What I Learned About Love During My Year Without Pizza

It’s been a year since I said goodbye to you. Your cheesy delights, your garlic-dusted edges. I gave you up for a full 365 days, and to be frank, it was a terrible year. I don’t mean that in the hyperbolic way that lovers do when they’re finally reunited. I mean that it was a Bad Year™, and after all this time, I guess I’m just one pizza-hungry Andrew Lincoln, standing outside your door with several sheets of poster board that reveal my Dominos order. But like Andrew, I know now that I can walk away.

Over the year, I attended way more pizza parties than you’d think you’d ever come across as an adult. Seriously, people love you, you delicious muse. Hell, I went to an actual pizza wedding, where I saw you across the room, piping hot and waiting for me. But I turned my head away, mostly because the wedding was in England, and can you even imagine if the one time we reunited was when I was drunk and you were English? Banish the thought. But in all those parties and weddings and other moments of temptation, I resisted. I’ve learned that I can live in this world without you. I just don’t want to.

A year ago, I wanted to find a “better me,” so I put distance between us, blaming my shortcomings on a hand-tossed crust that had never asked for anything more than my presence. I’d turn to you in the face of any problem, and then I’d blame you for the consequences. When I had a bad day? Pizza. When I got into an argument with my boyfriend? Pizza. But when you weren’t there, the problems didn’t go away. In the wake of your absence, I gained 15 pounds and nursed bad days with chicken wings or French fries or wine. I realized the problem in our relationship had always been me. I could blame that seared cheese topping, the crisp of a pepperoni, all day long. But the operative word there is “blame.” That’s a tough place to be in—looking at your considerably less-defined jawline in the mirror and knowing it’s that way because of, well, your own actions. To quote Billie Eilish, “I’m the bad guy. Duh.”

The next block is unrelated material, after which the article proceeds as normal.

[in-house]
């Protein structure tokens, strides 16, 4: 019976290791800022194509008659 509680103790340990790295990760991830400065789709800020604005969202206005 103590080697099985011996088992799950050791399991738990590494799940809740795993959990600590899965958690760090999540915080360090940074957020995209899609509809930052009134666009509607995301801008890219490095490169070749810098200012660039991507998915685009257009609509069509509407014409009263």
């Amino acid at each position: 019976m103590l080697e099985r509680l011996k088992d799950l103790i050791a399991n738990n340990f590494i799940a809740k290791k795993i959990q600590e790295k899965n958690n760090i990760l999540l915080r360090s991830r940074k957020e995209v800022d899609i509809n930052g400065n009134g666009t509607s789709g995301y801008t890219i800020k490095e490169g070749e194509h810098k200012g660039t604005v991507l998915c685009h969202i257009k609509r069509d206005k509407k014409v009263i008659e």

A year ago, I looked to you as the cause of hardships I wasn’t willing to face. I cast my best friend—nay, my lover—aside because it was easier to blame you than it was to recognize that I funnel other issues into the things I love. Pizza nor fries nor wine can fix any problem that isn’t hunger or sobriety. They sure as hell can’t fix a bad day. And for all of 2019, I imagined that if something happened to me…if I weren’t on this earth anymore…the last memory I’d have of you was from so long ago. A break-up made in haste, after a life spent loving you so wholeheartedly.

A break-up made in haste, after a life spent loving you so wholeheartedly.

Maybe this year apart was worth it, because I learned that to love you—truly love you—is to not take advantage of you. To have pizza in my life is to also be able to recognize the days when it shouldn’t be there, days when I would have previously used pizza as a band-aid for a bigger problem. On those days, perhaps it’s worth looking inward and asking if I’m inviting you in because of our mutual love, or just because I need your presence to distract from something else, like work anxiety or the release of a subpar Taylor Swift album. Maybe I can find other ways to re-channel that stress, like running or vegetables. Just kidding, vegetables are gross.

I hope you’re not mad at me. If you’ll have me, I’d love for us to meet up again. Because as tempting as it is to turn to you in times of stress, I also know that some of my favorite moments were spent with you. Remember all those nights watching The Bachelor? You loved The Bachelor! Monday evenings filled with crazy white people choosing each other for high-end dates and then explaining away how they were there for the “right reasons.” On those nights, we were the ones there for the right reasons. Just one man, one pizza, mutually respecting each other’s saltiness.

I would like for us to try that now. The long-lost 2004 country band Lonestar said it best: Let’s be us again. Life is too short to give up the things you love, yet too long to abuse them. I’ll see you whenever you’re ready, with a bit of hot sauce on the side.

Justin Kirkland is a writer for Esquire, where he focuses on entertainment, television, and pop culture.

Source : Esquire